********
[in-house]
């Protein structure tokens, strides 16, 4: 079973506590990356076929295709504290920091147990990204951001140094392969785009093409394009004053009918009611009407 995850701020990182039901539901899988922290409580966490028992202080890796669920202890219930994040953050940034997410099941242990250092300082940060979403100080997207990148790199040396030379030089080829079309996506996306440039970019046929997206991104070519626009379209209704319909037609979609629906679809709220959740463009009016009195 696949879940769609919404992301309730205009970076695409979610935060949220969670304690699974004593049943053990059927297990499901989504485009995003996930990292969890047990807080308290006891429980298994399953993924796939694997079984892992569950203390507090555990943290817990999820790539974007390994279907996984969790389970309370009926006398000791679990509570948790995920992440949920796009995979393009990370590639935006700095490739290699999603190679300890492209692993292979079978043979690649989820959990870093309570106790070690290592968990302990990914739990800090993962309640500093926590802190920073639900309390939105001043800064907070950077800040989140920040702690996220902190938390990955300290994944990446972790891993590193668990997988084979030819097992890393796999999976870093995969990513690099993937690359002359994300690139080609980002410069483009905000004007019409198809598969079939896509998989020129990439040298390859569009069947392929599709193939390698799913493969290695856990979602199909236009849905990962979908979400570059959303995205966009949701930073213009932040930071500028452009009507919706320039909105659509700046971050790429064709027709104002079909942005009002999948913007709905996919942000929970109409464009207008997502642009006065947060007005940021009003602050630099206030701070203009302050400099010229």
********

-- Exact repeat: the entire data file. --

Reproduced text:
[in-house]
């Protein structure tokens, strides 16, 4: 079973506590990356076929295709504290920091147990990204951001140094392969785009093409394009004053009918009611009407 995850701020990182039901539901899988922290409580966490028992202080890796669920202890219930994040953050940034997410099941242990250092300082940060979403100080997207990148790199040396030379030089080829079309996506996306440039970019046929997206991104070519626009379209209704319909037609979609629906679809709220959740463009009016009195 696949879940769609919404992301309730205009970076695409979610935060949220969670304690699974004593049943053990059927297990499901989504485009995003996930990292969890047990807080308290006891429980298994399953993924796939694997079984892992569950203390507090555990943290817990999820790539974007390994279907996984969790389970309370009926006398000791679990509570948790995920992440949920796009995979393009990370590639935006700095490739290699999603190679300890492209692993292979079978043979690649989820959990870093309570106790070690290592968990302990990914739990800090993962309640500093926590802190920073639900309390939105001043800064907070950077800040989140920040702690996220902190938390990955300290994944990446972790891993590193668990997988084979030819097992890393796999999976870093995969990513690099993937690359002359994300690139080609980002410069483009905000004007019409198809598969079939896509998989020129990439040298390859569009069947392929599709193939390698799913493969290695856990979602199909236009849905990962979908979400570059959303995205966009949701930073213009932040930071500028452009009507919706320039909105659509700046971050790429064709027709104002079909942005009002999948913007709905996919942000929970109409464009207008997502642009006065947060007005940021009003602050630099206030701070203009302050400099010229």